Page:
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Math Help - Accounting for restricted x-values in fractional (linear/linear) derivatives

  1. #1
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    Accounting for restricted x-values in fractional (linear/linear) derivatives

    Hello everyone,

    I was working on a problem (solution shown):

    and checking my work with wolfram alpha to find that there is a "restricted x-value" constant that is added in to the end of the integral, in this case 4/9. I don't know how this value was calculated, but Wolfram has the steps it took here: http://www.wolframalpha.com/input/po...e46hi91b8&s=57

    Could someone possibly explain the use of this constant and how it was calculated, since it can be eliminated anyway if C=-4/9?

    Also, are there other cases when this need be calculated? Could you point me to some places where I can get some practice?

    Help is greatly appreciated!
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  2. #2
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    Looking at the 3rd term

    \frac{1}{9}(6x+5\log(3x+2)+4)+C=\frac{6x}{9}+\frac  {5\log(3x+2)}{9}+\frac{4}{9}+C

    The restricted value here refers to the \log part of the function as \log(x), x>0
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  3. #3
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    Quote Originally Posted by pickslides View Post
    Looking at the 3rd term

    \frac{1}{9}(6x+5\log(3x+2)+4)+C=\frac{6x}{9}+\frac  {5\log(3x+2)}{9}+\frac{4}{9}+C

    The restricted value here refers to the \log part of the function as \log(x), x>0
    Alright, so one plugs in -2/3 so that the log function goes to 1, and the entire function (pre-restriction term) goes to 4/9, which is then added in as the restriction term.

    1. Why is 0 chosen to be plugged into the equation?
    2. Whats the purpose of the restriction term if it can just be eliminated if C=-4/9?

    Thanks!
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  4. #4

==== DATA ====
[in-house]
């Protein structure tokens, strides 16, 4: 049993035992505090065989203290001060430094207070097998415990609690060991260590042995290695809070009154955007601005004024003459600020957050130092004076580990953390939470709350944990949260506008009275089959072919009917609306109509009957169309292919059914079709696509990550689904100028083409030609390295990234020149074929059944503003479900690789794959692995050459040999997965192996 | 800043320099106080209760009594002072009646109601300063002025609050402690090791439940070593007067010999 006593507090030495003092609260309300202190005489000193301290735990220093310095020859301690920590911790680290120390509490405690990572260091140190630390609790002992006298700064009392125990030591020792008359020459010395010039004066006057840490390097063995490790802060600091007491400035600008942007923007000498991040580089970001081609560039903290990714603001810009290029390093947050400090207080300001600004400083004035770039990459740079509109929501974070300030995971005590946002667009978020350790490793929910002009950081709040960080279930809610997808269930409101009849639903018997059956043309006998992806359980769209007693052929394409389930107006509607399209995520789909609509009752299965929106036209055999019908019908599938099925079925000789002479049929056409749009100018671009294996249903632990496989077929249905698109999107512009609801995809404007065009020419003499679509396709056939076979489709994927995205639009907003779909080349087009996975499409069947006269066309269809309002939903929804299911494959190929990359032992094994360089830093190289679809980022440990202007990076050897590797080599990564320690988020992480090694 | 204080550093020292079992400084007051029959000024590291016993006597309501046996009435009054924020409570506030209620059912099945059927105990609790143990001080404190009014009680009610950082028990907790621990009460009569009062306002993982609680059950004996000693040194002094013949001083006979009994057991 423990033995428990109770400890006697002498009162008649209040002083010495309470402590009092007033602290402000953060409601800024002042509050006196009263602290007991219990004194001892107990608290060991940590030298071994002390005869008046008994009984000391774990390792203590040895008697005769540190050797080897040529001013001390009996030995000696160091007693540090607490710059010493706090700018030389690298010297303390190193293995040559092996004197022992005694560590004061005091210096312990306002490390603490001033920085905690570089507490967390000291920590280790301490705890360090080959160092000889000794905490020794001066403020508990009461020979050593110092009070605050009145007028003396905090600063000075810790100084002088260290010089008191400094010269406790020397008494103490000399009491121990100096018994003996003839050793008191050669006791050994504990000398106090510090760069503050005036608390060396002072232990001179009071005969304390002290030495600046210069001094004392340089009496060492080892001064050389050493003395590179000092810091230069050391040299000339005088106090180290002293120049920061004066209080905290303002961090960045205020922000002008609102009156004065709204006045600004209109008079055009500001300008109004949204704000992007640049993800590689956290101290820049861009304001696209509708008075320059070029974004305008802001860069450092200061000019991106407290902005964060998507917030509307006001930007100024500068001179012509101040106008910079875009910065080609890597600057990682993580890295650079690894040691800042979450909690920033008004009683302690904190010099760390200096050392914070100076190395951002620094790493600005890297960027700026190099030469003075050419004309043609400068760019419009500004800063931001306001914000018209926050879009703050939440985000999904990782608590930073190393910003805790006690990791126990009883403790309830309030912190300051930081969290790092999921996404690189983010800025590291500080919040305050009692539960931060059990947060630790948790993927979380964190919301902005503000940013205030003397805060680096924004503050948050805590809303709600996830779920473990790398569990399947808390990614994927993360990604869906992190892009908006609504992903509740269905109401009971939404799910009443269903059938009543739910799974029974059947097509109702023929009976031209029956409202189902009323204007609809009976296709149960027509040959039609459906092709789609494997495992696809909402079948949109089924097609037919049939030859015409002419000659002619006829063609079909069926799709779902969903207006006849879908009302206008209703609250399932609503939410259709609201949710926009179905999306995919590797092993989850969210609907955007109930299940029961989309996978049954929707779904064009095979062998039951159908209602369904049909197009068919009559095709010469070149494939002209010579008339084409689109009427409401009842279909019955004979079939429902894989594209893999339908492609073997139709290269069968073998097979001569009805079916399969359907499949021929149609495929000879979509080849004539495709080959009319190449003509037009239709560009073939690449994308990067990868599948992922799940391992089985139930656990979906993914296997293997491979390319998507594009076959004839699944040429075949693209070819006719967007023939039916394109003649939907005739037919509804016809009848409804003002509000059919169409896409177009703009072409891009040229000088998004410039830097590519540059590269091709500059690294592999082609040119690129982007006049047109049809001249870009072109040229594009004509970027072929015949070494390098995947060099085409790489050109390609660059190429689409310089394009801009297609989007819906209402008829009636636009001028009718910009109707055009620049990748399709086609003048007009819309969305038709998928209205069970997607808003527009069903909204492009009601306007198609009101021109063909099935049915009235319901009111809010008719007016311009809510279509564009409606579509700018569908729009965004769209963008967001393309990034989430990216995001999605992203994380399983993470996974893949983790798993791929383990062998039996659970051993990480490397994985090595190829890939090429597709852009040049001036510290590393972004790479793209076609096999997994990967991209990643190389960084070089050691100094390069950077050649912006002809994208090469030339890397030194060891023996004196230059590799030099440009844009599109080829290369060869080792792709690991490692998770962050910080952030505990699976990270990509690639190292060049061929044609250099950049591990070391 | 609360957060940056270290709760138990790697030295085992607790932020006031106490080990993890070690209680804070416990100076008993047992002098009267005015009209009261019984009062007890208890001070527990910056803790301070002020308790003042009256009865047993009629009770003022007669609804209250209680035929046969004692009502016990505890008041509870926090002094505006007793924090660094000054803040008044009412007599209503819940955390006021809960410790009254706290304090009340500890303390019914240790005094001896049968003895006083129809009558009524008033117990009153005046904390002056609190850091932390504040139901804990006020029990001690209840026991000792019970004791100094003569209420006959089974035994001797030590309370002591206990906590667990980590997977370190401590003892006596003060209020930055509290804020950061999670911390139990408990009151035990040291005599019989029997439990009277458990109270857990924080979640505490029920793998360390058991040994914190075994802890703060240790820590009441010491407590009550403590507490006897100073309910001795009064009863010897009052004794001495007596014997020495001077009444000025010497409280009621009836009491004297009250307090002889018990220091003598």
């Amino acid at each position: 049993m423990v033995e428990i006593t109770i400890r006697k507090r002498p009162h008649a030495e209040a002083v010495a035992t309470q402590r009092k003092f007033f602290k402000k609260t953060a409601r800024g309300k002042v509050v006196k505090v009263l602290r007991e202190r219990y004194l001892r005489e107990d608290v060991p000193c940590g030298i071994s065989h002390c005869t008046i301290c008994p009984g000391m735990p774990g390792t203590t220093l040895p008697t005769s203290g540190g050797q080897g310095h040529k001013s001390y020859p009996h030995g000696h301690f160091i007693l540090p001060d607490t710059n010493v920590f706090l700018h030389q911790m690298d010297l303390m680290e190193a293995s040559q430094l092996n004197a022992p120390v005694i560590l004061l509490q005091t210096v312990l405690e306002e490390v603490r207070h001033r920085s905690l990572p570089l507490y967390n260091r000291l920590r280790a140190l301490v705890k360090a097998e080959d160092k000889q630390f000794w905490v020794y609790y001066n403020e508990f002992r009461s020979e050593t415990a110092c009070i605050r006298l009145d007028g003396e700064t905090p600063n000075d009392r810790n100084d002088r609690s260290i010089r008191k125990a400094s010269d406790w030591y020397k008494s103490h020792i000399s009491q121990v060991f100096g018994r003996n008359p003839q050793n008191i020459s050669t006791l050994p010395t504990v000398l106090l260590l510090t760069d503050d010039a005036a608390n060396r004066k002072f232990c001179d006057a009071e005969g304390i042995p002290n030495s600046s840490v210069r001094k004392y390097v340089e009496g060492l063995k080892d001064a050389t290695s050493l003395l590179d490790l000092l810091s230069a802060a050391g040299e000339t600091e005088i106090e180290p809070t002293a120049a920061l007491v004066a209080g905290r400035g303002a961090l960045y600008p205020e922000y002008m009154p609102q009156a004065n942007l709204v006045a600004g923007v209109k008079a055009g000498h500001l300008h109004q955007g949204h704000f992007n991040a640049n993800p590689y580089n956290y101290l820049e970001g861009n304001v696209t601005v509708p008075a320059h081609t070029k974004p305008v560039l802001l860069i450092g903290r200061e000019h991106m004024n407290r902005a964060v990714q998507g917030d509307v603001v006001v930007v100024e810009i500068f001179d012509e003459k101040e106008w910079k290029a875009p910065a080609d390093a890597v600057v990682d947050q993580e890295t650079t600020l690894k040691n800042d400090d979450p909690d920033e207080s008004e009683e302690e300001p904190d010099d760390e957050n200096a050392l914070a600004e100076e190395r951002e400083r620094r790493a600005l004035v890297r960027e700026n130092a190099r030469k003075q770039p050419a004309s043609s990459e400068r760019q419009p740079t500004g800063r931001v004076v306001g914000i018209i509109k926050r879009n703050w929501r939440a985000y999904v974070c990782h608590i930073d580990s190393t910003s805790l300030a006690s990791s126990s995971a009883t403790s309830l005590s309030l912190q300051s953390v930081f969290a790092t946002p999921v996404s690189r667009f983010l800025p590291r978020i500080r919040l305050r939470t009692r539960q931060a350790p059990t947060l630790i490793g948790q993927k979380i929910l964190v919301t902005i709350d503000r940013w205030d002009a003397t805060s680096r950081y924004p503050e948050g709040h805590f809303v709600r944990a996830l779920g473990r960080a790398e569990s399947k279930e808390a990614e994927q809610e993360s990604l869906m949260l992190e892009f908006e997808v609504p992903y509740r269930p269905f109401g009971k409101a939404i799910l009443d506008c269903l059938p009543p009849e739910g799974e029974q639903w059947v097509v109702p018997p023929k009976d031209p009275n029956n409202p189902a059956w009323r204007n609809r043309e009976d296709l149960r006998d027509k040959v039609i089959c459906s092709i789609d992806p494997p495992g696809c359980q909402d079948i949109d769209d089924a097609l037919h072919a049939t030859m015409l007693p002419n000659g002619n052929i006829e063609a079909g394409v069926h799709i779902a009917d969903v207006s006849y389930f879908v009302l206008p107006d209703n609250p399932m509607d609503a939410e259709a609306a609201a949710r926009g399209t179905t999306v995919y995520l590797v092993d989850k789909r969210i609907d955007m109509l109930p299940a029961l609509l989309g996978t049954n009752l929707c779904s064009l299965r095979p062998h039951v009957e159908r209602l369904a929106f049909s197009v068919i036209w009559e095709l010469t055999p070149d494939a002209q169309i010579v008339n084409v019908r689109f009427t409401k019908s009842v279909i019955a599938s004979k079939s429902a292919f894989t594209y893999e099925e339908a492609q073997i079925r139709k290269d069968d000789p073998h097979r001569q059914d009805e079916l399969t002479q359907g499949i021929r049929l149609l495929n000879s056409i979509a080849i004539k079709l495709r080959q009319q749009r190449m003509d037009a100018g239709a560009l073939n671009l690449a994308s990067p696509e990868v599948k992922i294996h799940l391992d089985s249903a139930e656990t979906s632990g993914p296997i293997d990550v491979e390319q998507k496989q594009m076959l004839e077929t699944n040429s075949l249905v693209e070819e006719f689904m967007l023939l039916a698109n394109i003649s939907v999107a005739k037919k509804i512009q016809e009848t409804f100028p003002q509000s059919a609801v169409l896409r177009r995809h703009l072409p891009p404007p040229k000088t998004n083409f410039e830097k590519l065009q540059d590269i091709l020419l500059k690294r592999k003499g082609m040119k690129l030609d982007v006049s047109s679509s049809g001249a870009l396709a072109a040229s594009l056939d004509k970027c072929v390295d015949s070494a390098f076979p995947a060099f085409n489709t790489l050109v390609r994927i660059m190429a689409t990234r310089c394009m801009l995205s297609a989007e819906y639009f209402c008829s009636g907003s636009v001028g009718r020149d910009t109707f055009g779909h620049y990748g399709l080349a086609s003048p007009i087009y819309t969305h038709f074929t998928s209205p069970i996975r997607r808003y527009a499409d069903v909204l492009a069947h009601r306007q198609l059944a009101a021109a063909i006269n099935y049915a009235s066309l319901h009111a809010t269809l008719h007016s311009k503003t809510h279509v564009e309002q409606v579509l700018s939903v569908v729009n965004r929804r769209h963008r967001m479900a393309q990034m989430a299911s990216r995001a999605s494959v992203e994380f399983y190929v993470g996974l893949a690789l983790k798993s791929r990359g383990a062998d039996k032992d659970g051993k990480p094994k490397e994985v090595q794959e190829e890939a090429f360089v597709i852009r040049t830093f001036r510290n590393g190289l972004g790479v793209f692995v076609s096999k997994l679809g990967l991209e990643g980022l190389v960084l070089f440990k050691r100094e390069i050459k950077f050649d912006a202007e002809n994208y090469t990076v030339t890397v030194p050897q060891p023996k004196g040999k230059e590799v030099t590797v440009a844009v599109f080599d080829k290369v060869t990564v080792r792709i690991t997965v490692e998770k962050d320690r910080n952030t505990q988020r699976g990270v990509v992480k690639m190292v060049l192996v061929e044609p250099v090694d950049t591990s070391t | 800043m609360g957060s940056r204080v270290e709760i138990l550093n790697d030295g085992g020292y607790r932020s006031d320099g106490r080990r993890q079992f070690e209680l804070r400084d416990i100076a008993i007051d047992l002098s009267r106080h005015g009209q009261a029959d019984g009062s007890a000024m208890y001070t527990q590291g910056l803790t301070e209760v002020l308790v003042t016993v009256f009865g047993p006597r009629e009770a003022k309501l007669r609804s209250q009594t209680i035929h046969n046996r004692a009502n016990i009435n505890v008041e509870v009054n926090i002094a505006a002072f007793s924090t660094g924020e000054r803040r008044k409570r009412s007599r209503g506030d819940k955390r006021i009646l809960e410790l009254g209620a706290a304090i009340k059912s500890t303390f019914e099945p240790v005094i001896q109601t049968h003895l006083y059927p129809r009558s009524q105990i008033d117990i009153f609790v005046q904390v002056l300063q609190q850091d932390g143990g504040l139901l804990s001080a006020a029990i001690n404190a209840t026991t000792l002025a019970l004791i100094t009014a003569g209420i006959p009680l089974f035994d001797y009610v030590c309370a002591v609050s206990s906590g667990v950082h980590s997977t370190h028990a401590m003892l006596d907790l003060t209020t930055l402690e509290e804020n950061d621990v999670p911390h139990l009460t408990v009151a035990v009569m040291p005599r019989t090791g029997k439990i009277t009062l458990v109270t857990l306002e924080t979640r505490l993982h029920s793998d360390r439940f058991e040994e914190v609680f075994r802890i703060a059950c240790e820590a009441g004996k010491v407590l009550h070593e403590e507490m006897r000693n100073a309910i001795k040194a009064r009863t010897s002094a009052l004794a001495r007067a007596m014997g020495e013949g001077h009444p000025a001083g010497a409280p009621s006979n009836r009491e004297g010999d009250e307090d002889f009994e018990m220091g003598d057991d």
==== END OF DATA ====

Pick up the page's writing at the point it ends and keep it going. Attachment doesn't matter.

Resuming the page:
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    Quote Originally Posted by progressive View Post

    1. Why is 0 chosen to be plugged into the equation?

    Thanks!
    Where was 0 plugged in? I do not follow this question.


    Quote Originally Posted by progressive View Post

    2. Whats the purpose of the restriction term if it can just be eliminated if C=-4/9?

    Thanks!
    How is c = -4/9? Where you given some initial conditions?
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  5. #5
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    Where was 0 plugged in? I do not follow this question.
    I meant that a value of x was plugged into the function so that it would satisfy log (0), which would effectively eliminate the term with the log in it, and when that same x value is plugged into the other term (I believe x=-2/3 satisfies this), then one ends up with 4/9. At least thats how I think you get 4/9. How do you really get it? Thats what I asked originally.

    How is c = -4/9? Where you given some initial conditions?
    I don't see the point of adding a constant to account for restricted x-values when the constant can be theoretically eliminated if C is the opposite of that constant. C does not have to be -4/9, but if it were then it would just cancel out the restrictive term, so I'm asking what the point of the restrictive term is. I don't really understand what it accounts for either. Could you please explain?
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  6. #6
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    Quote Originally Posted by progressive View Post
    so that it would satisfy log (0),
    You can try to satisfy log(0) if you like and in your case yep, x = -2/3. But what does log(0) give you? Put it in your calculator. Have a look.

    I am saying (read above) \log(x), x>0 not \log(x), x=0

    In your case \log(3x+2), x>\frac{-2}{3} not \log(3x+2), x=\frac{-2}{3}

    This part x>\frac{-2}{3} is the restriction.

    It has nothing to do with the C=\frac{4}{9}


    Quote Originally Posted by progressive View Post


    I don't see the point of adding a constant to account for restricted x-values when the constant can be theoretically eliminated if C is the opposite of that constant. C does not have to be -4/9, but if it were then it would just cancel out the restrictive term, so I'm asking what the point of the restrictive term is. I don't really understand what it accounts for either. Could you please explain?
    Neither do I. I can't see how these ideas are related at all. C is is your constant of integration. It must be included. Do you know why?

    If you like you can say.

    \frac{1}{9}(6x+5\log(3x+2)+4)+C=\frac{6x}{9}+\frac  {5\log(3x+2)}{9}+\frac{4}{9}+C =\frac{6x}{9}+\frac{5\log(3x+2)}{9}+C


    Hope this helps some. I understand it can be tricky!
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